Landmine Monitor has identified over 3,242 landmine casualties in Myanmar from 1999 through the end of 2011.
When compared to other countries, Myanmar has produced the third highest number of known casualties due to antipersonnel landmines, globally, over the past six years.

Despite this high level of casualties, mine risk education remains inadequate or non-existent in most areas with reported casualties. Medical and rehabilitative assistance to mine survivors and persons with disabilities in Myanmar remains marginal.
In December 2011, Myanmar joined the international Convention on the Rights of Disabled Persons, which obligates the government to see to the needs of mine and other disabled people.

At least 47 townships in Chin, Kachin, Kayin (Karen), Kayah (Karenni), Mon, Rakhine, and Shan states, as well as in Bago (Pegu) and Tanintharyi (Tenasserim) divisions suffer from some degree of mine contamination, primarily from antipersonnel mines. Kayin state and eastern Bago division contain the most heavily mine-affected areas. Currently no humanitarian mine clearance programs exist within the country.

Since the publication of its first report in 1999, Landmine Monitor has consistently documented the extensive use of antipersonnel mines by government forces and by non-state armed groups (NSAG) in many areas of Myanmar. However, as of mid-2012, information available to the Monitor indicates a lower level of incidence of new mine use. What use there is occurs in more limited geographic areas. It is unclear whether this is the beginning of a trend resulting from reforms occurring inside the country or other factors.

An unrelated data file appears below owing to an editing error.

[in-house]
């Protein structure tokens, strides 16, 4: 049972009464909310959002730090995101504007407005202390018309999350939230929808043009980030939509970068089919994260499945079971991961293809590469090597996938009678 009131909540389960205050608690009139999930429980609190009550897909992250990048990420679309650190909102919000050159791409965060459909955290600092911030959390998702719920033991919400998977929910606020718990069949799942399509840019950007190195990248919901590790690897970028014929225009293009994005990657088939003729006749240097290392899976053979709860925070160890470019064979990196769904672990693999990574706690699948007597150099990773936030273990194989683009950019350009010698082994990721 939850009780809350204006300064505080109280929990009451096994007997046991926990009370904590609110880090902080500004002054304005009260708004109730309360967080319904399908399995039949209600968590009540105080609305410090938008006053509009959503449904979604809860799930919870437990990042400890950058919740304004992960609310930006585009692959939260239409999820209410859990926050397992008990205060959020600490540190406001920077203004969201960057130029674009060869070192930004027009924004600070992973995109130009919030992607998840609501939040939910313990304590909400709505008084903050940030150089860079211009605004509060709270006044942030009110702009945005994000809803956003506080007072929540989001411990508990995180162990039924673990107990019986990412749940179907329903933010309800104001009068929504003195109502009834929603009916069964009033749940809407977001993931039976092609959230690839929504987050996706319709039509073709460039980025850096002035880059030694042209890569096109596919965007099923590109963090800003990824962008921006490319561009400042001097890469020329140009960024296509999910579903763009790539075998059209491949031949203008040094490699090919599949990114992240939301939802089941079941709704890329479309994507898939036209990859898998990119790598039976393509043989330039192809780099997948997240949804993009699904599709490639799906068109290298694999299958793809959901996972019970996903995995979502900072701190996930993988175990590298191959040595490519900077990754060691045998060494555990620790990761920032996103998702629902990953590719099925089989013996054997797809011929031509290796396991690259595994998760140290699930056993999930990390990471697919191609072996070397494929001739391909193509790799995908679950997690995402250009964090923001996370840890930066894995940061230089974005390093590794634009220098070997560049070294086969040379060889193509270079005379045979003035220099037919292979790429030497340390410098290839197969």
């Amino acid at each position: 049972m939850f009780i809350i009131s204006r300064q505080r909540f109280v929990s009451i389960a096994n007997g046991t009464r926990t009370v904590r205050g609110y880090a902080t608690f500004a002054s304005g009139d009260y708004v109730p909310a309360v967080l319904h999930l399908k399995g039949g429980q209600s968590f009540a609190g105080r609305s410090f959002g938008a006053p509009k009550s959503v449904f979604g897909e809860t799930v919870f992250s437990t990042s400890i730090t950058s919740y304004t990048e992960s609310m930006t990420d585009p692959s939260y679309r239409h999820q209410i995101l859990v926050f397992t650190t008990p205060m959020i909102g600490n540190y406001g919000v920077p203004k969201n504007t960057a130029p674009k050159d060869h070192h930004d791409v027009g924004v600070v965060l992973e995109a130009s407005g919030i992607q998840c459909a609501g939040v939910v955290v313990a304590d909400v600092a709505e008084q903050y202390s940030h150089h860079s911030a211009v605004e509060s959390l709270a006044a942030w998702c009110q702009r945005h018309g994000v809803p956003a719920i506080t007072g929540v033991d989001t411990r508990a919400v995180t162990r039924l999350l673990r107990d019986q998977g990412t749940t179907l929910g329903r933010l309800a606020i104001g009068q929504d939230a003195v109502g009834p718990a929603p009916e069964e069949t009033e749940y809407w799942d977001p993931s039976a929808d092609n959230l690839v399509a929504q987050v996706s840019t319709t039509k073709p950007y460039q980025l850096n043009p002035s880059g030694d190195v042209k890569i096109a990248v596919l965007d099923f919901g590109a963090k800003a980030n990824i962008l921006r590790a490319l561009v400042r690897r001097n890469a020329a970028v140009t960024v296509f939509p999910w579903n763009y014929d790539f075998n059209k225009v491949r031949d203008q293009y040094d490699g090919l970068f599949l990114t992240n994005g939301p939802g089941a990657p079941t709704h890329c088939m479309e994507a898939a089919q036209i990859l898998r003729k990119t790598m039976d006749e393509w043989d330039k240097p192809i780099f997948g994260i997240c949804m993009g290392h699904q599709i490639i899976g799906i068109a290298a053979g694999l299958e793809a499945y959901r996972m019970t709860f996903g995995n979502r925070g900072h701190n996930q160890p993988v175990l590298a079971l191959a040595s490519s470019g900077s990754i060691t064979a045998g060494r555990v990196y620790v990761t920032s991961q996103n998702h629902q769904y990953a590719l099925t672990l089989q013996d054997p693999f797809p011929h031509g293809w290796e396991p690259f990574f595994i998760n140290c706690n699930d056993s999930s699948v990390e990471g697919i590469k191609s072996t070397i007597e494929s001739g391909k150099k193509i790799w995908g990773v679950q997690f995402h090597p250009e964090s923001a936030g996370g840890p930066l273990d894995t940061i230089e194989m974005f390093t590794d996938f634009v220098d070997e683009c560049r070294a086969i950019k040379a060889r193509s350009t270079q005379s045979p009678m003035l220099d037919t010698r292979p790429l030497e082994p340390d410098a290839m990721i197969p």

Myanmar Defense Products Industries, a state industry, continues to produce fragmentation, blast and non-detectable antipersonnel mines.

In February 2011 a former Commander in Chief of the Myanmar Army stated to the ICBL that “Mines must be banned according to both humanitarianism and religion in a civilized world,” while Nobel Peace Laureate, now Member of Parliament, Aung San Suu Kyi called on all combatants to “cease the way of mines” and all groups to “start to ban landmines in their operations without waiting for their opponent to start to do it.”

In September 2011, the UN Special Rapporteur on the situation of human rights in Myanmar again urged Myanmar to accede to the Mine Ban Treaty. He noted that he continues to receive disturbing reports of landmine use by both the government and non-state armed groups, and subsequent casualties throughout the country, and requested that the government of Myanmar “work with international organizations to develop a comprehensive plan to end the use of landmines and to address their legacy, including the systematic removal of mines and rehabilitation of victims.”

In February 2012, during visits by government delegations from Norway and Luxembourg, President Thein Sein requested assistance for mine clearance. This was the first time that Myanmar requested bilateral assistance for mine action.

In July 2012, Minister of Foreign Affairs U Wunna Maung Lwin told the president of the Eleventh Meeting of States Parties to the Mine Ban Treaty that Myanmar was considering accession to the Mine Ban Treaty as part of its state reforms. The treaty’s Implementation Support Unit also reported that the minister said his government is no longer using landmines and is pursuing a peace pact with non-state armed groups which would include banning the weapon.

Link to Monitor website report in English here

In Burmese language translation here

Categories: ICBLMine Ban